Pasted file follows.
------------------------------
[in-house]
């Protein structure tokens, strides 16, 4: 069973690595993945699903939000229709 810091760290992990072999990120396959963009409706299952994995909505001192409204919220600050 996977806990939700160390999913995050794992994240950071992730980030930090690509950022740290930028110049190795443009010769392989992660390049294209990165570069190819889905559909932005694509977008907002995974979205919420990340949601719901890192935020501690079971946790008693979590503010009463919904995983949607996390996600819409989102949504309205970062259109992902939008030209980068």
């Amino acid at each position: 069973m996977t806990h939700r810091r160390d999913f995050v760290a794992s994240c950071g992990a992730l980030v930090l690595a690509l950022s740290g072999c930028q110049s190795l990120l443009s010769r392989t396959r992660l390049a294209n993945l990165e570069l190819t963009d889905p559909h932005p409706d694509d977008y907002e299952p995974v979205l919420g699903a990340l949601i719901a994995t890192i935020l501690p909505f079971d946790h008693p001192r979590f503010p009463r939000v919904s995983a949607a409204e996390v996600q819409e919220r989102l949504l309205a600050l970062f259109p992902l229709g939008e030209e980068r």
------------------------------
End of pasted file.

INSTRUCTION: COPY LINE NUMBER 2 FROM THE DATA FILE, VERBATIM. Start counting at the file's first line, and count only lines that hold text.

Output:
């Protein structure tokens, strides 16, 4: 069973690595993945699903939000229709 810091760290992990072999990120396959963009409706299952994995909505001192409204919220600050 996977806990939700160390999913995050794992994240950071992730980030930090690509950022740290930028110049190795443009010769392989992660390049294209990165570069190819889905559909932005694509977008907002995974979205919420990340949601719901890192935020501690079971946790008693979590503010009463919904995983949607996390996600819409989102949504309205970062259109992902939008030209980068």